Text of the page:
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TI9 Eliminations Continue With Draft Dilemmas

Michael Hassall  | 
Newbee among the TI9 eliminations after a hard-fought match-up against Infamous. (Image via Newbee)

Newbee among the TI9 eliminations after a hard-fought match-up against Infamous. (Image via Newbee)

We’re deep into the midst of The International 2019, and big names are starting to disappear from the tournament. Today, the DPC leaders Team Secret found themselves battling for survival against a revitalized Mineski team. Meanwhile, Newbee came up short against Infamous, in an underdog versus underdog matchup. In both series, the teams were plagued by missed bans, as dominant carry heroes slipped through in each and every draft. Let’s look at today’s set of TI9 eliminations.

Newbee Bow Out

Newbee had been huge overperformers in the tournament so far, having only lost a single series during the group stage. That propelled them to the upper bracket. However, after a loss to OG, the team fell to this elimination match, finding themselves in a replay of one of their earlier victories. Infamous had lost a 16-minute stomp to Newbee in the early parts of the group stage, and this rematch was expected to be more of the same.

However starting from game one, things looked shaky for Newbee. In spite of Infamous’ success on heroes such as Magnus and Wraith King, their opponents opted not to ban them. After picking up a Nyx Assassin and Monkey King to compliment their draft, Infamous looked primed to succeed.

Newbee decided on a series of aggressive pushing lanes with their Sven, Axe, and Leshrac. It was, perhaps, the perfect counter to the hard farming and late scaling team that Infamous had drafted. And yet the South American squad flipped the script, ramping up the early aggression and continually fighting with their mid and tri lane. Fed with early kills and allowed to farm, Infamous’ Wraith King secured the win for the team.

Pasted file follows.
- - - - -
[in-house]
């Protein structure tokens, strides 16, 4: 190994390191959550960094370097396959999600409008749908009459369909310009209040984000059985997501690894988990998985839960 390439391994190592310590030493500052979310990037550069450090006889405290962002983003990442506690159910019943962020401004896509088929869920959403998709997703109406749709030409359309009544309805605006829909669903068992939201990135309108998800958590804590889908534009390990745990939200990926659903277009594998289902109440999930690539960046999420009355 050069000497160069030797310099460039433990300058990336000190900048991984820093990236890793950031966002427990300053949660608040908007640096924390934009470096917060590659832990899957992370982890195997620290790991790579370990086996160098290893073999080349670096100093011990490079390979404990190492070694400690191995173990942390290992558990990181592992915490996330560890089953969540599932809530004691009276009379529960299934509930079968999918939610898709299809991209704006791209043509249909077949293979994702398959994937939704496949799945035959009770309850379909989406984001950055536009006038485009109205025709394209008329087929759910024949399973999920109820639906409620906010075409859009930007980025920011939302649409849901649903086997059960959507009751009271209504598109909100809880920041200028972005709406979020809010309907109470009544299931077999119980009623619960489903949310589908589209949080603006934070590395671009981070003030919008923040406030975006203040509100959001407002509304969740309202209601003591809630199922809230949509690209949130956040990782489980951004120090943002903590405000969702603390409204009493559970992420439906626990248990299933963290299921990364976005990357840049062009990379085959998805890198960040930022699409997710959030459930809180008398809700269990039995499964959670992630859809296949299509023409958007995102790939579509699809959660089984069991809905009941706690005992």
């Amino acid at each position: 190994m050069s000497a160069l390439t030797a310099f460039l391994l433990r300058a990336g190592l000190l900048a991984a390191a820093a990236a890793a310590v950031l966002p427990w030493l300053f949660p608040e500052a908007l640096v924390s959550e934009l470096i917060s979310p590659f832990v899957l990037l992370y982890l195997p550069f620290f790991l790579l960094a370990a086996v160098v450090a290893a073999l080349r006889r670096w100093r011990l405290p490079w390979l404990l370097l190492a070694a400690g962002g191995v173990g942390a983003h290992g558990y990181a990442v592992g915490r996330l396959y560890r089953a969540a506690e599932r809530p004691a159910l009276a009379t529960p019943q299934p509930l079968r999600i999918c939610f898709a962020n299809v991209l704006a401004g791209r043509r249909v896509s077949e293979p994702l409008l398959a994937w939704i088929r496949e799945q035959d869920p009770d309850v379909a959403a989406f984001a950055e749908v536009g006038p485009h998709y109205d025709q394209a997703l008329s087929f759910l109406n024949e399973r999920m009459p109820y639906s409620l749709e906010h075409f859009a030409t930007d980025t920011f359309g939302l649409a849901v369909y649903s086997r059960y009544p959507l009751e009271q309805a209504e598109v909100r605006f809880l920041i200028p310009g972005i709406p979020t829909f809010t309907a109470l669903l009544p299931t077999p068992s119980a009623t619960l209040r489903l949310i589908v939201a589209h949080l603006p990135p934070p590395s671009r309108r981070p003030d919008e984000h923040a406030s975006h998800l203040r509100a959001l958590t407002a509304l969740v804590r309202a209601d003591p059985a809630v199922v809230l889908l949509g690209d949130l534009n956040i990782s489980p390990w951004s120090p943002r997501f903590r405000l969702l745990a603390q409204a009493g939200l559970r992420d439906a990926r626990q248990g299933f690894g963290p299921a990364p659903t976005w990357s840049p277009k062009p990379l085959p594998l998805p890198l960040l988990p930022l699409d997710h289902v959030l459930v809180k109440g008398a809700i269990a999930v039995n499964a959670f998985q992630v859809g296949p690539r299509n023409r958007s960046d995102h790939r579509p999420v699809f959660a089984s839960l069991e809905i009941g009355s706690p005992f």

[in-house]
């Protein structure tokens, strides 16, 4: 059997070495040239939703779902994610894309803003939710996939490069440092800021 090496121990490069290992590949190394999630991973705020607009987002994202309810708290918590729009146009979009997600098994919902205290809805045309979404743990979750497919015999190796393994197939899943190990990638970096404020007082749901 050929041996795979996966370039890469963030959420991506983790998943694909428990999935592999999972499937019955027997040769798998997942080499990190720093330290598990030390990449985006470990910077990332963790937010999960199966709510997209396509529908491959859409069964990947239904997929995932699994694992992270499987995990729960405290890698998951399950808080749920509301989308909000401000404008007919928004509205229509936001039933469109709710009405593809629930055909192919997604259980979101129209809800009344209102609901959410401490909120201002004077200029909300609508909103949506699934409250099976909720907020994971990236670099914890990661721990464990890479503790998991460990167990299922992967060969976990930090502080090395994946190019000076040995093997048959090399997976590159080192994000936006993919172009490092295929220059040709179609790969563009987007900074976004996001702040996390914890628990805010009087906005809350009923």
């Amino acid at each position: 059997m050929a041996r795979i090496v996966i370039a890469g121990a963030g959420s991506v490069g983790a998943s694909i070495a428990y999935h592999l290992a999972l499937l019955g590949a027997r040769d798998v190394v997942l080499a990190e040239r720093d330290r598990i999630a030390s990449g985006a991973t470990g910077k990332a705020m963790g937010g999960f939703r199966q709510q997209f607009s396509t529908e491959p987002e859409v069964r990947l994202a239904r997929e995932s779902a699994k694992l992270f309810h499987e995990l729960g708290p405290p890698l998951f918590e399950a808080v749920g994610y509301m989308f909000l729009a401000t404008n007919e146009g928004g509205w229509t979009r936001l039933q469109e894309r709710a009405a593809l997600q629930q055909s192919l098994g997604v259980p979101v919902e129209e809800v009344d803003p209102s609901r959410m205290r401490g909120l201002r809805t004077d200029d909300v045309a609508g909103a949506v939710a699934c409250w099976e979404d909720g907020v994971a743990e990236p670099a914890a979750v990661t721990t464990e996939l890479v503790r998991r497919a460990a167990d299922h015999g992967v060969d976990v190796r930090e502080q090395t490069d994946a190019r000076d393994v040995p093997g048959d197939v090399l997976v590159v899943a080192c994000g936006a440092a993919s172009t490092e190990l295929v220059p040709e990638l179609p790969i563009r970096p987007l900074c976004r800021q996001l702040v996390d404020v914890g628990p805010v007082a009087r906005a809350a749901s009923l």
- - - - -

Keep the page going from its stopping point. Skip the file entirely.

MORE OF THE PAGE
In the second game, Newbee fixed their draft woes. Gambling on a similar late-game farm composition, the team drafted a risky lineup with minimal catch potential. They answered Infamous’ early game aggression leading to a bloody stalemate. As the game stabilized, both sides fell into a farming cold war, with each waiting for the best opportunity to take a game-winning fight. Crucial mistakes in Infamous’ positioning allowed Newbee to take the second game and brought to light their, perhaps, limited hero pool.

For game three, however, Newbee again failed to ban the Wraith King, instead opting to try and hinder it with a Tidehunter and Invoker. With a Slark added to their late-game carry composition to create space for the Wraith King to farm, Infamous was able to out-scale and defeat their opponents. The NA team under the Chinese banner just weren’t able to deal with Jean Pierre “Chris Luck” Gonzales and Hector Antonio “K1” Rodriguez on their fed carries.

Newbee’s mistake was not banning the Wraith King. It’s always important to draft for your own team, and not just try and counter your opponents, but against Infamous, Newbee needed to make those bans. Under the circumstances, it was impressive how long the team held on against such fed opponents, but in the end, Newbee is headed home, while Infamous secure a top-eight spot.

The Secret to Success